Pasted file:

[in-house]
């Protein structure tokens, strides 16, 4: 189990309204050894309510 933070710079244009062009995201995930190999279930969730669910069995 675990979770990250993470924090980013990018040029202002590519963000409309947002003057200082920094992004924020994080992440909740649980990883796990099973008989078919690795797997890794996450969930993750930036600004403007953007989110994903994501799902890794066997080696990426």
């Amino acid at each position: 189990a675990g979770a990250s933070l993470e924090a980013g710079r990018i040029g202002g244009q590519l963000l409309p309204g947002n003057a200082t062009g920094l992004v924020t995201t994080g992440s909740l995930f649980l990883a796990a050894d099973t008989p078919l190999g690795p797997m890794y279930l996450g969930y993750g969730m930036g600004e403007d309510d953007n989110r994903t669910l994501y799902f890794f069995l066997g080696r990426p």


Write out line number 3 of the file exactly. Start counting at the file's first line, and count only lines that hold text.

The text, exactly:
């Amino acid at each position: 189990a675990g979770a990250s933070l993470e924090a980013g710079r990018i040029g202002g244009q590519l963000l409309p309204g947002n003057a200082t062009g920094l992004v924020t995201t994080g992440s909740l995930f649980l990883a796990a050894d099973t008989p078919l190999g690795p797997m890794y279930l996450g969930y993750g969730m930036g600004e403007d309510d953007n989110r994903t669910l994501y799902f890794f069995l066997g080696r990426p």